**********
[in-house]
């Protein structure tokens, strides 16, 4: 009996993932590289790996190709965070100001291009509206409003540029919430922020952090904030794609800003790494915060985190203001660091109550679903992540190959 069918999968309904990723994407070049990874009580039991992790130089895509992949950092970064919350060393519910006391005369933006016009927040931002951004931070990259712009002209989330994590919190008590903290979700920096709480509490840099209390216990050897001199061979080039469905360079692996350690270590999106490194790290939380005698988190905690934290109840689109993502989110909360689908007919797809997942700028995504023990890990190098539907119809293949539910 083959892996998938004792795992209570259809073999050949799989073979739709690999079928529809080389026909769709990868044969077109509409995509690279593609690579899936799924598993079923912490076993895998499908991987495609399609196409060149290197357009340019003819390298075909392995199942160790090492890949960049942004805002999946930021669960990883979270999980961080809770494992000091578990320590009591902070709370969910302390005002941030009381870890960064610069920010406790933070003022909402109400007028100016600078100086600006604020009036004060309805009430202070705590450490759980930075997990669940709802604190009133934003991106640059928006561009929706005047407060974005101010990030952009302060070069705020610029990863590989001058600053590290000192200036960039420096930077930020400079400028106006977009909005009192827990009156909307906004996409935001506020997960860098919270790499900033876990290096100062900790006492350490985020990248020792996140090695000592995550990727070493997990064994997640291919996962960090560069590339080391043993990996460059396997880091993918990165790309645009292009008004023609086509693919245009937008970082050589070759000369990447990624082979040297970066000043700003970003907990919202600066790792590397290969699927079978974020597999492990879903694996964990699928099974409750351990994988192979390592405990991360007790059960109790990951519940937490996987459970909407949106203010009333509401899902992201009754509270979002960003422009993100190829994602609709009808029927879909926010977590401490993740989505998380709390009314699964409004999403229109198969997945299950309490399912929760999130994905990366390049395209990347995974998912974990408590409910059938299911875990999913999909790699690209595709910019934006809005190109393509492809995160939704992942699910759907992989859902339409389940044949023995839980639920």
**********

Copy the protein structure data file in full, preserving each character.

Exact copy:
[in-house]
């Protein structure tokens, strides 16, 4: 009996993932590289790996190709965070100001291009509206409003540029919430922020952090904030794609800003790494915060985190203001660091109550679903992540190959 069918999968309904990723994407070049990874009580039991992790130089895509992949950092970064919350060393519910006391005369933006016009927040931002951004931070990259712009002209989330994590919190008590903290979700920096709480509490840099209390216990050897001199061979080039469905360079692996350690270590999106490194790290939380005698988190905690934290109840689109993502989110909360689908007919797809997942700028995504023990890990190098539907119809293949539910 083959892996998938004792795992209570259809073999050949799989073979739709690999079928529809080389026909769709990868044969077109509409995509690279593609690579899936799924598993079923912490076993895998499908991987495609399609196409060149290197357009340019003819390298075909392995199942160790090492890949960049942004805002999946930021669960990883979270999980961080809770494992000091578990320590009591902070709370969910302390005002941030009381870890960064610069920010406790933070003022909402109400007028100016600078100086600006604020009036004060309805009430202070705590450490759980930075997990669940709802604190009133934003991106640059928006561009929706005047407060974005101010990030952009302060070069705020610029990863590989001058600053590290000192200036960039420096930077930020400079400028106006977009909005009192827990009156909307906004996409935001506020997960860098919270790499900033876990290096100062900790006492350490985020990248020792996140090695000592995550990727070493997990064994997640291919996962960090560069590339080391043993990996460059396997880091993918990165790309645009292009008004023609086509693919245009937008970082050589070759000369990447990624082979040297970066000043700003970003907990919202600066790792590397290969699927079978974020597999492990879903694996964990699928099974409750351990994988192979390592405990991360007790059960109790990951519940937490996987459970909407949106203010009333509401899902992201009754509270979002960003422009993100190829994602609709009808029927879909926010977590401490993740989505998380709390009314699964409004999403229109198969997945299950309490399912929760999130994905990366390049395209990347995974998912974990408590409910059938299911875990999913999909790699690209595709910019934006809005190109393509492809995160939704992942699910759907992989859902339409389940044949023995839980639920």